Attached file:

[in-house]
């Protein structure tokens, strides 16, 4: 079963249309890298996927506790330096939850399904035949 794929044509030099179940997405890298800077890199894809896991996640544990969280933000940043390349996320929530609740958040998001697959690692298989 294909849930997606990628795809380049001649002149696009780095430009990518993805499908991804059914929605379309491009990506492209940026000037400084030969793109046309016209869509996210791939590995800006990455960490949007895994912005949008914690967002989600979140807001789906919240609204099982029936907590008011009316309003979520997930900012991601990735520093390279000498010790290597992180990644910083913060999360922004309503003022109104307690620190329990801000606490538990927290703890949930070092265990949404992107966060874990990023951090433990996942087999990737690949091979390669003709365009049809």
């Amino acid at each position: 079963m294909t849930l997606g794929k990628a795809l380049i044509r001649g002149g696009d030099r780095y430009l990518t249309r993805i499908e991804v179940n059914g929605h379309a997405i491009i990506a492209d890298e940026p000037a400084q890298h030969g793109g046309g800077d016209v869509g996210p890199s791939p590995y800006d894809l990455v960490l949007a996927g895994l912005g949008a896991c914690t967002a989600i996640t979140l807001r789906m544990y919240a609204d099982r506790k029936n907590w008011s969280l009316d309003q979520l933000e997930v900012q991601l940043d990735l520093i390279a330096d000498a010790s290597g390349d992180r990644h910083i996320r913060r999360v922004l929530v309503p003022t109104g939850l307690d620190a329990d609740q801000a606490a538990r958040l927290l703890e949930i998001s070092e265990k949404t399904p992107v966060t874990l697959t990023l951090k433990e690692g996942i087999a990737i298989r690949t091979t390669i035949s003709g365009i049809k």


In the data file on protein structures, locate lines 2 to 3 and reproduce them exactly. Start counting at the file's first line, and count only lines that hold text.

């Protein structure tokens, strides 16, 4: 079963249309890298996927506790330096939850399904035949 794929044509030099179940997405890298800077890199894809896991996640544990969280933000940043390349996320929530609740958040998001697959690692298989 294909849930997606990628795809380049001649002149696009780095430009990518993805499908991804059914929605379309491009990506492209940026000037400084030969793109046309016209869509996210791939590995800006990455960490949007895994912005949008914690967002989600979140807001789906919240609204099982029936907590008011009316309003979520997930900012991601990735520093390279000498010790290597992180990644910083913060999360922004309503003022109104307690620190329990801000606490538990927290703890949930070092265990949404992107966060874990990023951090433990996942087999990737690949091979390669003709365009049809």
């Amino acid at each position: 079963m294909t849930l997606g794929k990628a795809l380049i044509r001649g002149g696009d030099r780095y430009l990518t249309r993805i499908e991804v179940n059914g929605h379309a997405i491009i990506a492209d890298e940026p000037a400084q890298h030969g793109g046309g800077d016209v869509g996210p890199s791939p590995y800006d894809l990455v960490l949007a996927g895994l912005g949008a896991c914690t967002a989600i996640t979140l807001r789906m544990y919240a609204d099982r506790k029936n907590w008011s969280l009316d309003q979520l933000e997930v900012q991601l940043d990735l520093i390279a330096d000498a010790s290597g390349d992180r990644h910083i996320r913060r999360v922004l929530v309503p003022t109104g939850l307690d620190a329990d609740q801000a606490a538990r958040l927290l703890e949930i998001s070092e265990k949404t399904p992107v966060t874990l697959t990023l951090k433990e690692g996942i087999a990737i298989r690949t091979t390669i035949s003709g365009i049809k």